We were pushing through a set up for a show that was pretty complex; but, since I knew the gear and console workflow well, I was moving extremely quickly. Input names were in place, groups and DCA’s were routed and mics and instruments were patched correctly and methodically because my approach and technique was that of someone who was fairly seasoned and experienced.
On Sunday, one of our volunteers was struggling to figure out why the console wasn’t passing audio to the mains. The channel was registering that signal was passing through the channel, but he was perplexed as to why he couldn’t hear it. Many of you, are thinking, “well, was it routed correctly?” It wasn’t routed correctly and it was easy for me to see because I knew the process well. It was a good moment for teaching troubleshooting and procedure in a real world situation where results were immediately apparent once I explained it.
It’s easy for experienced technical directors and production techs to glaze over the small steps or get frustrated when less experienced people don’t do exactly what we want. But, if we haven’t clearly defined what we want, we are doing them a disservice and we’ve failed as a leader in what we’re doing. Sure, there’s a certain level of experience that we need for specific events and that’s fine. But, we also need to make sure that we’re training new people from whatever level they are on, even if that means from the ground up, and raising up new people to fill the roles of a growing ministry.
Here’s my plan of attack moving forward:
1. Define The Goal
When new people want to get involved, we need to have defined goals and steps laid out. I need to verbalize and set the standards for what is important and what we want the end product to look like. This should be applied to shows, services, presentations and organization.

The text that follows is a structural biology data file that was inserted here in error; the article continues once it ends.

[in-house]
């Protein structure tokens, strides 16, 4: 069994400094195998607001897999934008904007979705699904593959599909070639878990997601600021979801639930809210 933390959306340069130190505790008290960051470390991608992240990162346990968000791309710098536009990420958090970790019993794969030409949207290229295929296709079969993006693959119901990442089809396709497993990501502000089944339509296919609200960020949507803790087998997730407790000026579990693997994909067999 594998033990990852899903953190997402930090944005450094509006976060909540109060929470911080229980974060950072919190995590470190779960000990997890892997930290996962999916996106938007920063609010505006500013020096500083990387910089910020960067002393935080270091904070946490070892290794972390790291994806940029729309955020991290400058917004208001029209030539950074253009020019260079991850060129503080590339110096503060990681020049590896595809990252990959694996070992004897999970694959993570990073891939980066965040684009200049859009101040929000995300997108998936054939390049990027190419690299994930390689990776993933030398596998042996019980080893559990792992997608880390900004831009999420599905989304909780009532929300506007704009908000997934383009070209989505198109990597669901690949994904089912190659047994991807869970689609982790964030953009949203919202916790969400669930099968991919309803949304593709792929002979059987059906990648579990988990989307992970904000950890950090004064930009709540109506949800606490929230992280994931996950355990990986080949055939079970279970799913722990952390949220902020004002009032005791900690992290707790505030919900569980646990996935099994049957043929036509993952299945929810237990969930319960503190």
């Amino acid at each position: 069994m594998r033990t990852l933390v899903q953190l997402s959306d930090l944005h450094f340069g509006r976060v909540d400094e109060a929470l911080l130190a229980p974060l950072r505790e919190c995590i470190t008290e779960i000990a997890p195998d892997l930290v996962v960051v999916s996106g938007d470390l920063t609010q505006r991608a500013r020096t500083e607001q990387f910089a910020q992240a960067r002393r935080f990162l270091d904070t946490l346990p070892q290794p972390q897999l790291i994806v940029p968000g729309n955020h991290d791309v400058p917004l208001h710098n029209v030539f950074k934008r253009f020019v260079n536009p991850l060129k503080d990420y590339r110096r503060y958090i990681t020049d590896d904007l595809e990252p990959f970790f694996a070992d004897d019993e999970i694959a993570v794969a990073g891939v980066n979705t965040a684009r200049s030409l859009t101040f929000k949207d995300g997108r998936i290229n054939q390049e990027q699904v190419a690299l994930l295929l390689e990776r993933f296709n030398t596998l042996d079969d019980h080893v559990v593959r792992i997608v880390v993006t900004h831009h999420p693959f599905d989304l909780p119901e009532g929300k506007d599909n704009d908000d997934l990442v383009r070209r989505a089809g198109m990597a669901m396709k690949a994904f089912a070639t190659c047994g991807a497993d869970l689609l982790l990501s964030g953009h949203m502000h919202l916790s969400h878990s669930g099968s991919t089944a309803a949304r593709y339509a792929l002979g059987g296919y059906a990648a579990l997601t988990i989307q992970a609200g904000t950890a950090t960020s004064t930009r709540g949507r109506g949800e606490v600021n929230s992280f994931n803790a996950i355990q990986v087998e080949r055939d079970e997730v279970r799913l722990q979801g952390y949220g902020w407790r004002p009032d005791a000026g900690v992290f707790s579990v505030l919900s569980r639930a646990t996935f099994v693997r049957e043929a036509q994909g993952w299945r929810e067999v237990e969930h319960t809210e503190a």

2. Define the Steps, Technique and Jargon
As I mentioned earlier, not everyone understands how to get to the goal I shooting for. Some may understand the process and technique but might not understand how to communicate it and some may be able to communicate well and show an understanding but get terrible results. The key is to make sure that I know how approach people from both angles. Personally, I can get the necessary results, but struggle more with explaining to others how to get there. I need to learn to unlearn some of the advanced techniques and terminology and get back to the very definitions of what I’m doing and the steps of the processes I’m employing. That doesn’t mean I’m supposed to overwhelm someone and deluge them with everything I know and expect them to run a large format show right away simply because I explained everything, but it does mean that everything can be broken down into smaller, easier and more palatable words, phrases and definitions so that people can grasp what I’m talking about and thereby learn and grow.
3. Define Commitment
This should be a given and I believe it will develop from getting the other two right. If I organize my goals and explain why those goals are important and how important the volunteers who take those conceptual goals and make them a reality, it will help develop a deeper commitment and “buy-in” into what we’re doing in our specific area of ministry.
This is definitely a discussion-based article that I’m looking for feedback (ha…audio guy joke) on. Comments are certainly welcomed here. Let’s here thoughts and critiques…I’m learning along with the rest of you and I’m all ears!